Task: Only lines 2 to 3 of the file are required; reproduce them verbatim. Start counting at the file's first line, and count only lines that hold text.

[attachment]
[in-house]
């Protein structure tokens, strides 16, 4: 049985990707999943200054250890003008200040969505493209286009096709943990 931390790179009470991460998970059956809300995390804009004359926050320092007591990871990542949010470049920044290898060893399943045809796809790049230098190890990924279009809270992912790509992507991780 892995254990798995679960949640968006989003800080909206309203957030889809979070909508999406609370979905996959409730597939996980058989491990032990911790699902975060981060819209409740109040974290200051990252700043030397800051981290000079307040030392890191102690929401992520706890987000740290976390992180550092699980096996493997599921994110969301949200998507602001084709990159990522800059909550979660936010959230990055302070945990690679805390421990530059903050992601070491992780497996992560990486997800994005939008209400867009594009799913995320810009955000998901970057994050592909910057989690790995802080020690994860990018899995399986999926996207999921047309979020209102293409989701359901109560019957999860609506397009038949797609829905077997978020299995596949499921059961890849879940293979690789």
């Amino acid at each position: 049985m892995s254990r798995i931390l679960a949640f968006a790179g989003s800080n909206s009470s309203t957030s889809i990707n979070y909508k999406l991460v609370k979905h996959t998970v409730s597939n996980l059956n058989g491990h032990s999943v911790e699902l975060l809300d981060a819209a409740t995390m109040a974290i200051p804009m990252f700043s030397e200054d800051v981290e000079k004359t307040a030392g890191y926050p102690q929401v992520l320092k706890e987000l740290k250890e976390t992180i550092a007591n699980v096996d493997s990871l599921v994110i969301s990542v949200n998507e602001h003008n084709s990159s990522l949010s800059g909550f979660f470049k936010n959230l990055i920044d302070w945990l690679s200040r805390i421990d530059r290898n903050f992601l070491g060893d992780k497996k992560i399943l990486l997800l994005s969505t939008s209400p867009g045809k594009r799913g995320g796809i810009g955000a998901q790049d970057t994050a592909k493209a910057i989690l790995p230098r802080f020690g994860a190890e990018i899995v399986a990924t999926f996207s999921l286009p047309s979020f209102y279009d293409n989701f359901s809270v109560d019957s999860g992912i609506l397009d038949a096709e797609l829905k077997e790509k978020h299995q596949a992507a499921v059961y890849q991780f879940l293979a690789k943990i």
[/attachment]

């Protein structure tokens, strides 16, 4: 049985990707999943200054250890003008200040969505493209286009096709943990 931390790179009470991460998970059956809300995390804009004359926050320092007591990871990542949010470049920044290898060893399943045809796809790049230098190890990924279009809270992912790509992507991780 892995254990798995679960949640968006989003800080909206309203957030889809979070909508999406609370979905996959409730597939996980058989491990032990911790699902975060981060819209409740109040974290200051990252700043030397800051981290000079307040030392890191102690929401992520706890987000740290976390992180550092699980096996493997599921994110969301949200998507602001084709990159990522800059909550979660936010959230990055302070945990690679805390421990530059903050992601070491992780497996992560990486997800994005939008209400867009594009799913995320810009955000998901970057994050592909910057989690790995802080020690994860990018899995399986999926996207999921047309979020209102293409989701359901109560019957999860609506397009038949797609829905077997978020299995596949499921059961890849879940293979690789």
């Amino acid at each position: 049985m892995s254990r798995i931390l679960a949640f968006a790179g989003s800080n909206s009470s309203t957030s889809i990707n979070y909508k999406l991460v609370k979905h996959t998970v409730s597939n996980l059956n058989g491990h032990s999943v911790e699902l975060l809300d981060a819209a409740t995390m109040a974290i200051p804009m990252f700043s030397e200054d800051v981290e000079k004359t307040a030392g890191y926050p102690q929401v992520l320092k706890e987000l740290k250890e976390t992180i550092a007591n699980v096996d493997s990871l599921v994110i969301s990542v949200n998507e602001h003008n084709s990159s990522l949010s800059g909550f979660f470049k936010n959230l990055i920044d302070w945990l690679s200040r805390i421990d530059r290898n903050f992601l070491g060893d992780k497996k992560i399943l990486l997800l994005s969505t939008s209400p867009g045809k594009r799913g995320g796809i810009g955000a998901q790049d970057t994050a592909k493209a910057i989690l790995p230098r802080f020690g994860a190890e990018i899995v399986a990924t999926f996207s999921l286009p047309s979020f209102y279009d293409n989701f359901s809270v109560d019957s999860g992912i609506l397009d038949a096709e797609l829905k077997e790509k978020h299995q596949a992507a499921v059961y890849q991780f879940l293979a690789k943990i």